Atheists Lose Another 'God' in Pledge Battle

The U.S. Court of Appeals for the First Circuit upheld the constitutionality of the recitation of the Pledge of Allegiance in New Hampshire's public schools.

The decision on Friday by the three-judge panel dealt another blow to atheists who have made several attempts to strike down the pledge and the inclusion of the words "under God" as unconstitutional.

The Freedom From Religion Foundation filed a lawsuit in 2007 on behalf of two parents whose three children were attending public schools. The parents are atheist and agnostic.

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They challenged the New Hampshire School Patriot Act which requires that the state's public schools authorize a period during the school day for students to voluntarily participate in the recitation of the national pledge. The act allows students who choose not to participate to stand silently or remain seated and to respect the rights of those pupils electing to participate.

After a court dismissed the atheists' lawsuit, FFRF filed an amended complaint the following year, arguing that the state act violates the Establishment Clause, despite the voluntary nature of student participation in the pledge. The group argues that the schools' pledge practices are religious because the pledge itself is a religious exercise in that it uses the phrase "under God."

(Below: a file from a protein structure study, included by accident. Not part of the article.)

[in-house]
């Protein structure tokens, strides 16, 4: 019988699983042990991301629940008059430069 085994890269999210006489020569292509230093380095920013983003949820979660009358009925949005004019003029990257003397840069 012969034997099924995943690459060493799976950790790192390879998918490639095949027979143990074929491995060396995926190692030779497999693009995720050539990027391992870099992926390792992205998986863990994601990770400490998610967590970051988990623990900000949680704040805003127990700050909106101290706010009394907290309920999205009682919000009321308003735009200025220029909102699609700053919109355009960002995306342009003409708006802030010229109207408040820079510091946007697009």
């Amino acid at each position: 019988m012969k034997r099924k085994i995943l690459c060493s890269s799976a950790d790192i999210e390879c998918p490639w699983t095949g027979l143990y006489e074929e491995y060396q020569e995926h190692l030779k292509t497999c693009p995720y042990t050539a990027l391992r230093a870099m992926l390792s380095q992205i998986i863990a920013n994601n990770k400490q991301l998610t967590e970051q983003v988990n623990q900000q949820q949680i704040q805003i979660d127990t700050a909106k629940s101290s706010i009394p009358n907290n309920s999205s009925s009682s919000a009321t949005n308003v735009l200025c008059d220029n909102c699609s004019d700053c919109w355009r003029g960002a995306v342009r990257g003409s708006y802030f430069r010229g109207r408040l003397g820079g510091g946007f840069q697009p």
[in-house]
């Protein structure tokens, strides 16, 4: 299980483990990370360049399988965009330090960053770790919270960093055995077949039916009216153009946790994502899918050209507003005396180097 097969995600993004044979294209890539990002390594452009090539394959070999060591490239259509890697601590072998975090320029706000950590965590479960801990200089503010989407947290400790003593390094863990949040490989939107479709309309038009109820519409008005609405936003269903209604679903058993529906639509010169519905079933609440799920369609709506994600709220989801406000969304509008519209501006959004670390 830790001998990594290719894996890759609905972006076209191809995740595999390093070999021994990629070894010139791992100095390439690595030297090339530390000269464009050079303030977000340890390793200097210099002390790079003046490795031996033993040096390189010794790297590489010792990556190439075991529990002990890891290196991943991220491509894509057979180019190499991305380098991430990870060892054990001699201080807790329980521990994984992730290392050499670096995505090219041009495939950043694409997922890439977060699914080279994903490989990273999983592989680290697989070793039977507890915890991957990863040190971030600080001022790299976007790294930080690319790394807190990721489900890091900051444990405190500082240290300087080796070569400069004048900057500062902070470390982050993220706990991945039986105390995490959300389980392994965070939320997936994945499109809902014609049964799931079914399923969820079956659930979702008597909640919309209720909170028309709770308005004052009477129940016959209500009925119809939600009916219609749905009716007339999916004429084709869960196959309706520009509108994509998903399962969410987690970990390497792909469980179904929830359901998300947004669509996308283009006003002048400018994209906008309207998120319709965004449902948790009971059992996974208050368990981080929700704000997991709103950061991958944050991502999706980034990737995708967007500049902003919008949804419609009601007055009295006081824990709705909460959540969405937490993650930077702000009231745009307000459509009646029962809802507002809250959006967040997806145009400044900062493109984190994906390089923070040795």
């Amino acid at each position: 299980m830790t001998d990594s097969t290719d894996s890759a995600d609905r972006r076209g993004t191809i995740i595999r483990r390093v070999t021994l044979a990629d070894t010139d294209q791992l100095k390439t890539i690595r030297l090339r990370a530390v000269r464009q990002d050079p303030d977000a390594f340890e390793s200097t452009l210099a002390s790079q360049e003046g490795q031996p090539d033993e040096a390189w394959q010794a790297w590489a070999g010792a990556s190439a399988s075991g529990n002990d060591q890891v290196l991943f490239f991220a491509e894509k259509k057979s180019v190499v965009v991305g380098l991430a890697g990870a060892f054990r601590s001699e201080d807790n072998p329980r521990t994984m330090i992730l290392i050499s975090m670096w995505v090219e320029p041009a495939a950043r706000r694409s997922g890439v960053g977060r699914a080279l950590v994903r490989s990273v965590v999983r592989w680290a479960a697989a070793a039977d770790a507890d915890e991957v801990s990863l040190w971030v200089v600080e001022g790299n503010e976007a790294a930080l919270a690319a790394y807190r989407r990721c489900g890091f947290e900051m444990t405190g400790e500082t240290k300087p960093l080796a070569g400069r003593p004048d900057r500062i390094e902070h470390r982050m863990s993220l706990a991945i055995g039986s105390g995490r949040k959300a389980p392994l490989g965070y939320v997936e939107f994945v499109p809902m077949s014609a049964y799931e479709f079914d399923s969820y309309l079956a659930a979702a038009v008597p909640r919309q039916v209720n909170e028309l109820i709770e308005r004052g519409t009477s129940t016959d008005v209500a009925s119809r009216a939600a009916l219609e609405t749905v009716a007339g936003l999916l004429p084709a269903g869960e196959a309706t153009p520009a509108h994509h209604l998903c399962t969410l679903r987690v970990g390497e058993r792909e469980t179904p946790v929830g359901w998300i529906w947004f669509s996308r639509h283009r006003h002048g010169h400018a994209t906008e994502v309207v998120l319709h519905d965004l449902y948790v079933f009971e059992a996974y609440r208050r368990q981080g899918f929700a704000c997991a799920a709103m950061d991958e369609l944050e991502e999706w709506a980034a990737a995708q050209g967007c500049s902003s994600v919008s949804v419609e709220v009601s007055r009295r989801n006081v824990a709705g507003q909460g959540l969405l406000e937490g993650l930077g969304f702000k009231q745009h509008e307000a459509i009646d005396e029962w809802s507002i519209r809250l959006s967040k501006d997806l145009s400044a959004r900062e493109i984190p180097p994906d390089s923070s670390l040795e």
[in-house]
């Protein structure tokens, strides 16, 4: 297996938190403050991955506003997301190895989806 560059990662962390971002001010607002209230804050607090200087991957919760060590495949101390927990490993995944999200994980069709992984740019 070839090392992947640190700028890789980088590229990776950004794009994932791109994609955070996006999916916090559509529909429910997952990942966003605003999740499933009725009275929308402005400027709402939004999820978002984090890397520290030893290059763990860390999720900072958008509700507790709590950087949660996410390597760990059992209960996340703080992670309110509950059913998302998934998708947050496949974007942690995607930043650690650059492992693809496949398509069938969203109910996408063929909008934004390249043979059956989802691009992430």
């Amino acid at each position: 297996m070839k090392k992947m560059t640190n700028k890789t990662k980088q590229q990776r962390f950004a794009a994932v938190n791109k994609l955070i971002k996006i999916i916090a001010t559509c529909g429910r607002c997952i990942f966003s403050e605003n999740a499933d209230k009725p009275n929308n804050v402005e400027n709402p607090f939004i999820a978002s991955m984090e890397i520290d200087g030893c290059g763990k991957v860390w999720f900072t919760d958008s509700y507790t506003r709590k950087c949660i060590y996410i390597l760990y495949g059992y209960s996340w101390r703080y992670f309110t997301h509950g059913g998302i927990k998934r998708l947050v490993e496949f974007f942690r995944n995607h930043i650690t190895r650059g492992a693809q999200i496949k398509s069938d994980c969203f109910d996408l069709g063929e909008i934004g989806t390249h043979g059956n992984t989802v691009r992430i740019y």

Chief Judge Sandra Lea Lynch wrote in the opinion that by design, the recitation of the pledge is meant to further "the policy of teaching our country's history to the elementary and secondary pupils of this state."

Rejecting the argument that the act is an unconstitutional endorsement of religion, Lynch stated, "In reciting the Pledge, students promise fidelity to our flag and our nation, not to any particular God, faith, or church."

The primary effect of the New Hampshire Act is not the advancement of religion, but the advancement of patriotism, she added.

"It takes more than the presence of words with religious content to have the effect of advancing religion, let alone to do so as a primary effect," the judge wrote. "The Pledge and the phrase 'under God' are not themselves prayers, nor are they readings from or recitations of a sacred text of a religion.

"Here, the words 'under God' appear in a pledge to a flag – itself a secular exercise, accompanied by no other religious language or symbolism."

Forty members of Congress and more than 80,000 Americans filed an amicus brief in support of the state act.

Lauding the decision, the American Center for Law and Justice said the ruling underscores what most Americans understand – "that the recitation of the Pledge of Allegiance embraces patriotism, not religion."

"The decision not only upholds the constitutionality of the Pledge, it rejects another fruitless attempt by the Freedom From Religion Foundation to twist and distort the Constitution with its flawed reasoning," the ACLJ commented.

"This decision regarding the Pledge in NH schools represents a significant and sound decision that sends a message: patriotic, time-honored traditions should be embraced – not targeted for extinction – in our public schools."

Earlier this year, a similar ruling was made against a lawsuit brought by Sacramento atheist Michael A. Newdow. The U.S. Court of Appeals for the Ninth Circuit ruled that the Pledge of Allegiance is an endorsement of "our form of government" and not of religion.

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